Next configure your network interfaces. I have one interface per switch port and in case of LAN port 2 I have added a bridge device (see [Configure WIFI bridge](##Configure WIFI bridge)). I will not be going into interface configuration details, just configure them according to your needs and assign the firewall zones. Figure 4 shows how to assign the firewall zone to the network interface. Figure 5 shows my network interfaces configuration.
Figure 4: Assign firewall zone to network interface.
Figure 5: My network interfaces configuration.
Configure WIFI bridge device
If you want to connect LAN port 2 to WiFi you need to create a bridge device. You can do this if you go to Network->Interfaces and select the tab “devices”. Click on “Add device configuration…” and create a bridge as shown in figure 6.
Figure 6: Create a WiFi bridge device.
Apply traffic rules
In the previous steps we have created the basic firewall zones. In this state none of the newly configured VLANs are be able to talk to each other or the router and only the VLAN “lan” is allowed to talk to “WAN” (and therefore the Internet) and the router.
To configure specific traffic forwarding rules between the VLANs, go to the “Traffic Rules” tab in Network->Firewall. In this tab you can configure exceptions for all the traffic you want to explicitly forward.
Traffic to the router
First you need to allow essential traffic from your untrusted VLANs to the router. Which ports you need is depending on your setup, for my setup only DNS and DHCP is required. Figure 7 shows my configuration.
Figure 7: Forward DNS and DHCP traffic from untrusted zones to the router.
Traffic to WAN/the Internet
Next, to allow basic communication to the internet, your need to configure forwardings to the “WAN” VLAN. In my use case I only require HTTP and HTTPs. Figure 8 shows my configuration.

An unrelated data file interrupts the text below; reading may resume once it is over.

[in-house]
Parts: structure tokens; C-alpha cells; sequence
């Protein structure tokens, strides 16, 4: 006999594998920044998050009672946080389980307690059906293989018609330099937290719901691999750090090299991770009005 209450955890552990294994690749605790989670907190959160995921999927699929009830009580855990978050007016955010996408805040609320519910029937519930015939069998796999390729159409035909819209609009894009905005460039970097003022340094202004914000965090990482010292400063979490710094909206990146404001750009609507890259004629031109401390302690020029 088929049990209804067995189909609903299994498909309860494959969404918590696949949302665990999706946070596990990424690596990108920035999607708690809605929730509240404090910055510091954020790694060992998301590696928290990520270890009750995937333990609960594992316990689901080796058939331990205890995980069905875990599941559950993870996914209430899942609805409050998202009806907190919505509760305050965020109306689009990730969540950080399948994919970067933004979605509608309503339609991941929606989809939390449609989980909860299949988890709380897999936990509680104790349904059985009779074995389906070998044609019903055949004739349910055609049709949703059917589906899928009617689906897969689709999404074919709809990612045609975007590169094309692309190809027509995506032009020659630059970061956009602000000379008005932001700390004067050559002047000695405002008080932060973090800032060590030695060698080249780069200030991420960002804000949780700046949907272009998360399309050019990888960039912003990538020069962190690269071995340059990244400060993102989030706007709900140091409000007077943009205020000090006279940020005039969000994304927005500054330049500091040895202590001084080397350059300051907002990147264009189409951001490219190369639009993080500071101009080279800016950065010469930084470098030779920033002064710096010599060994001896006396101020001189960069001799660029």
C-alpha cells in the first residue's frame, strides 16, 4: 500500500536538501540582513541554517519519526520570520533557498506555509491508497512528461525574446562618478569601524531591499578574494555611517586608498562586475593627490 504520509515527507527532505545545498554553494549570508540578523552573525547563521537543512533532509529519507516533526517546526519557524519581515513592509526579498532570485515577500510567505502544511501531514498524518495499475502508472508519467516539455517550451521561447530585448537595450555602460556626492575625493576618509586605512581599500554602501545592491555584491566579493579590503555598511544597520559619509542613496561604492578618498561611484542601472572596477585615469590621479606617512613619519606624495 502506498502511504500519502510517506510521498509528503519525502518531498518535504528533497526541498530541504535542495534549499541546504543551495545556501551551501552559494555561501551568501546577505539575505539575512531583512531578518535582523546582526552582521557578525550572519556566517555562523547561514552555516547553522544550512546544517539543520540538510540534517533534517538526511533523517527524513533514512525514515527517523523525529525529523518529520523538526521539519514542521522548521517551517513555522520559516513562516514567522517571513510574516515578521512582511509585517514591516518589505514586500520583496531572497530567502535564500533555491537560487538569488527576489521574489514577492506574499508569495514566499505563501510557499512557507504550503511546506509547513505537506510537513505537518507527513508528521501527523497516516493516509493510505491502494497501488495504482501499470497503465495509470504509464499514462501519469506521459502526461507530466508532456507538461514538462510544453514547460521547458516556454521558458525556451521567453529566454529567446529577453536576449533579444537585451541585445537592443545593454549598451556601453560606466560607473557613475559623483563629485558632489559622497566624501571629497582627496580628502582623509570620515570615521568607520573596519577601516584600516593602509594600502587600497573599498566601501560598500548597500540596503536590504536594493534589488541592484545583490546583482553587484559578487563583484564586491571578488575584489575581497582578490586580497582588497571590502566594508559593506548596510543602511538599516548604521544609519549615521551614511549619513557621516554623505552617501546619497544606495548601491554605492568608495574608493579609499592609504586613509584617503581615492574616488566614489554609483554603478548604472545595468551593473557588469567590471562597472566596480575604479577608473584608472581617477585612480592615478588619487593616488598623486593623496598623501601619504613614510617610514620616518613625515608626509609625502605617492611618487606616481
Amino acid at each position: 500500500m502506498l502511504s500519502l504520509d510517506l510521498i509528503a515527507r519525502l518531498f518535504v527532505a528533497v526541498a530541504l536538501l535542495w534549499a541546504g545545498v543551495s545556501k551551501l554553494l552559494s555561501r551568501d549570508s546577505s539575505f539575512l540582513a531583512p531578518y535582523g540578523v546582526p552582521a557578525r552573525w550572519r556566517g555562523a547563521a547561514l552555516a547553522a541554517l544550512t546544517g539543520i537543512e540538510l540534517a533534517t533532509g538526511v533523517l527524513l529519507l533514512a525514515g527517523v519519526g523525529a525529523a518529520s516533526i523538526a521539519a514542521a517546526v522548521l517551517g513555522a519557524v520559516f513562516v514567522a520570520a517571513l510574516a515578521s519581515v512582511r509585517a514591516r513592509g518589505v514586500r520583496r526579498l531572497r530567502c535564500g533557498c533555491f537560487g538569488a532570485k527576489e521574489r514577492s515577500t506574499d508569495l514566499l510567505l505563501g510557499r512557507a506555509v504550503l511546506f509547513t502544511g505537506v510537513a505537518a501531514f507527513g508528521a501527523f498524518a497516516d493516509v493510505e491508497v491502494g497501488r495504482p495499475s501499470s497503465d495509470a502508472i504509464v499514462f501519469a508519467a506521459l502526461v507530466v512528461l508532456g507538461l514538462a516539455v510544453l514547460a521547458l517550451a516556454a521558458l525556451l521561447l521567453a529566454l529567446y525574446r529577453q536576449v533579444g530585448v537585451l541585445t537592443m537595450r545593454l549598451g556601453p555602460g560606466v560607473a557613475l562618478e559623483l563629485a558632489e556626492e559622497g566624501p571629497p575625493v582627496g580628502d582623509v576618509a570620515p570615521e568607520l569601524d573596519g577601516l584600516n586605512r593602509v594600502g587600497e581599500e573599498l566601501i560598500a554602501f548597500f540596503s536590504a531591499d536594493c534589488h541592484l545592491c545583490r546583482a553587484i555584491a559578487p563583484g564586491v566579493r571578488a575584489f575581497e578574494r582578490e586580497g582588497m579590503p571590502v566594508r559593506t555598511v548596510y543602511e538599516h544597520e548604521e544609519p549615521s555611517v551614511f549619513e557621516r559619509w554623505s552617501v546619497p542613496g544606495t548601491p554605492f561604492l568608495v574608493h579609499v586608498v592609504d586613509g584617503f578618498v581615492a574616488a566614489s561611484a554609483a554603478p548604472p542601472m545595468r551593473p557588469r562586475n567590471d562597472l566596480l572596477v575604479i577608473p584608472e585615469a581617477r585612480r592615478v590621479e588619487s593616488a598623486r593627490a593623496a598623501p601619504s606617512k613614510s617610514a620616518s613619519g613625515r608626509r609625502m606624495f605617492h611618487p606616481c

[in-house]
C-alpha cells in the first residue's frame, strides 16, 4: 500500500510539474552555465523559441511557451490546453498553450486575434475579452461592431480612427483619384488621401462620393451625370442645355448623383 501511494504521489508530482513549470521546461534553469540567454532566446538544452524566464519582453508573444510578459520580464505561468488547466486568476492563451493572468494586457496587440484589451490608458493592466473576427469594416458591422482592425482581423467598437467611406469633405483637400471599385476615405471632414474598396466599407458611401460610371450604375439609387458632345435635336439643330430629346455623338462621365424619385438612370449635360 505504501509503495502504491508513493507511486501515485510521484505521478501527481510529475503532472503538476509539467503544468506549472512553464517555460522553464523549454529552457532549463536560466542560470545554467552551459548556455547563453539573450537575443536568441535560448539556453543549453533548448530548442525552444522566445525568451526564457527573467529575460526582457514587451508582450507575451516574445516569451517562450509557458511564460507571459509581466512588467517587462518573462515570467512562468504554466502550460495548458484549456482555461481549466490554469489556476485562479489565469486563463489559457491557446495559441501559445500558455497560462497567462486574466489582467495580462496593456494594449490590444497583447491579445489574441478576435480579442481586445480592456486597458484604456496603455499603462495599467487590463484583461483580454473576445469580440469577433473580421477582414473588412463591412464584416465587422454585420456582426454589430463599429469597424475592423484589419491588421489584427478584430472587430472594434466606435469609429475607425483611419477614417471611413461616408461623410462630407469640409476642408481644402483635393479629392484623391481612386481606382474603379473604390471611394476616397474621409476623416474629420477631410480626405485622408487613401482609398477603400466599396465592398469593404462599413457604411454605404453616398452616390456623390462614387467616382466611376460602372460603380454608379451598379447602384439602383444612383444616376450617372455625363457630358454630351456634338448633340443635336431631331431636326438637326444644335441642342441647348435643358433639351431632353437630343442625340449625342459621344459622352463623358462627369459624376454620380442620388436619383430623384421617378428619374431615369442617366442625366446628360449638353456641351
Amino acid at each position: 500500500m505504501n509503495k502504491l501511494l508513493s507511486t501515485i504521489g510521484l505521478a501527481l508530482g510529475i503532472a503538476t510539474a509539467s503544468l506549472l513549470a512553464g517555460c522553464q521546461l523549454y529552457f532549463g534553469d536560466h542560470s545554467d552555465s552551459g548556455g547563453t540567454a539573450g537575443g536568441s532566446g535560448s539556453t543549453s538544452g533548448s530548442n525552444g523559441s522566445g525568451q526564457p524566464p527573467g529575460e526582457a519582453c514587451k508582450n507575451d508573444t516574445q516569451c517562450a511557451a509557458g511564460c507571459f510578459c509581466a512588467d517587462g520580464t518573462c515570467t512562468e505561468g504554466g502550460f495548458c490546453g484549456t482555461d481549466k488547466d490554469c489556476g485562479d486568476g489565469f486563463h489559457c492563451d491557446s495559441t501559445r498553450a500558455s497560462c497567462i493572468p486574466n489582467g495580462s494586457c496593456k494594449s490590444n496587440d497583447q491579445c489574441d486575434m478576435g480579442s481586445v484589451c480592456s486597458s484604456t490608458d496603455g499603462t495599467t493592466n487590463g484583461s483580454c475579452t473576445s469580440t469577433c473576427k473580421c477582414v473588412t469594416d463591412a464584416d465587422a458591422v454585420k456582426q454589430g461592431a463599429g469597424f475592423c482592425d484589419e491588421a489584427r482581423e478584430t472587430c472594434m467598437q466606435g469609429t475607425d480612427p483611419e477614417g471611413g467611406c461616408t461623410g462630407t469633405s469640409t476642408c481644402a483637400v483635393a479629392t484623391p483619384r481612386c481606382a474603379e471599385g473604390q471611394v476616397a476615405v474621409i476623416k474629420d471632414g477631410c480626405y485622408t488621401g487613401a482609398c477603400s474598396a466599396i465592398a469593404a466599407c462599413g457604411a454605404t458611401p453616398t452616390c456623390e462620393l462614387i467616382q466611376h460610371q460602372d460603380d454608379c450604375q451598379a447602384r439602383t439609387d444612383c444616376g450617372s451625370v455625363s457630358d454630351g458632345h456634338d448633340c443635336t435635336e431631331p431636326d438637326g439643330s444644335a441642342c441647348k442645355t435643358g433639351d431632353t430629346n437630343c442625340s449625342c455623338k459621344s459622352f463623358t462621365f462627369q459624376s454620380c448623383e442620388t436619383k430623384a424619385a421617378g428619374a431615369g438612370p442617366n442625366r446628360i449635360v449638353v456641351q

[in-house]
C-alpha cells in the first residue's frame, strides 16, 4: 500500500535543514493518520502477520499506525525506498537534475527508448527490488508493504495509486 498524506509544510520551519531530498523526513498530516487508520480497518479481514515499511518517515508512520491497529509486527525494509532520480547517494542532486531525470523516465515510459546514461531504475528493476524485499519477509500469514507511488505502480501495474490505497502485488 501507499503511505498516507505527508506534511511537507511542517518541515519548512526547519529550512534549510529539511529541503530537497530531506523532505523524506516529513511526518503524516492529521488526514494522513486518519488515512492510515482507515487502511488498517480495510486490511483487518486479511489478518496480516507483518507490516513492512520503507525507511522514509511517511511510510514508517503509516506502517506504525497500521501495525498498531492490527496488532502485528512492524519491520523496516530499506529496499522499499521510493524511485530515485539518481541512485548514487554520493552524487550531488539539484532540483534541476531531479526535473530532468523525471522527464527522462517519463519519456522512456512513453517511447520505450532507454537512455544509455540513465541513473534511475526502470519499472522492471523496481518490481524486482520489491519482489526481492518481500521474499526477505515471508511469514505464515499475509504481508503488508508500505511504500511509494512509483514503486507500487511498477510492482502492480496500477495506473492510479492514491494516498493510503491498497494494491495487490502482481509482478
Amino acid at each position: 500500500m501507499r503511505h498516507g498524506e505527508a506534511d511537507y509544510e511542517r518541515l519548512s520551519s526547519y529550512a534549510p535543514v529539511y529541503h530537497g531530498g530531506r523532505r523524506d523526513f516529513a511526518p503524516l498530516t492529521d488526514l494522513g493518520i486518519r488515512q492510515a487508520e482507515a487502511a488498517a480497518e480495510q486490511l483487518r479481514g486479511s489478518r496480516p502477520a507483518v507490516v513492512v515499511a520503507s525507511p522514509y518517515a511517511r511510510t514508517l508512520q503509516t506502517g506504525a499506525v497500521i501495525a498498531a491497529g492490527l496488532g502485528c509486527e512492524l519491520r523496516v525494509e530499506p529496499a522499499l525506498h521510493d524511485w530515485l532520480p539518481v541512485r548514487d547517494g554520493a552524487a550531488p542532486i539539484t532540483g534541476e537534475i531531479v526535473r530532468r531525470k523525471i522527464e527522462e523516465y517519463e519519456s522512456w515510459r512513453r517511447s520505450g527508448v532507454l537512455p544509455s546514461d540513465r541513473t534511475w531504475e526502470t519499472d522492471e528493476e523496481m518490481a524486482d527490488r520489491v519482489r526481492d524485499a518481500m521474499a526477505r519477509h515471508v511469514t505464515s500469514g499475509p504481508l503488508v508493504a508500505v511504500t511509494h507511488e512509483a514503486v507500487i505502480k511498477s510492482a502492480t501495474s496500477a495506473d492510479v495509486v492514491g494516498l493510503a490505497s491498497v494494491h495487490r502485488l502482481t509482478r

Figure 8: Forward HTTP and HTTPs traffic from untrusted zones to WAN/the Internet.
The Pi-hole needs to be able to access DNS servers so you need to create a custom traffic forwarding for port 53 to WAN. Figure 9 shows this configuration.
Figure 9: Forward DNS traffic from the Pi-hole to WAN on port 53.
Custom ports for WiFi end devices
My smartphone tunnels all traffic through a SOCKS5 proxy using Netguard therefore I need a custom forwarding for that (which is also why I don’t need general forwardings for SMTP and IMAP from WiFi to WAN). My Laptop connects to the Internet using a VPN tunnel so I need a custom forwarding for VPN for when my Laptop is connected to the WiFi. Figure 10 shows this configuration.
Figure 10: Forward SOCKS5 traffic from the smartphone to a SOCKS5 server and foward VPN traffic from the notebook (WiFi) to a VPN server.
Individual forwardings between VLANs
Finally you need to configure your other individual forwardings between the VLANs according to your use cases. For the pi-hole to work properly, every zone needs a forwarding to the pi-hole on port 53 (Figure 11). To manage the Pi-hole and the NAS via SSH you need to forward traffic for port 22/tcp (Figure 12). Another important configuration is the forwarding of traffic from my smartphone to the Hue Bridge so I can control the lights (Figure 13).
Figure 11: Forward DNS traffic from internal zones to the Pi-hole.
Figure 12: Forward SSH traffic from the laptop to the Pi-hole and NAS.
Figure 13: Forward traffic from smartphone to Hue Bridge on port 80/tcp.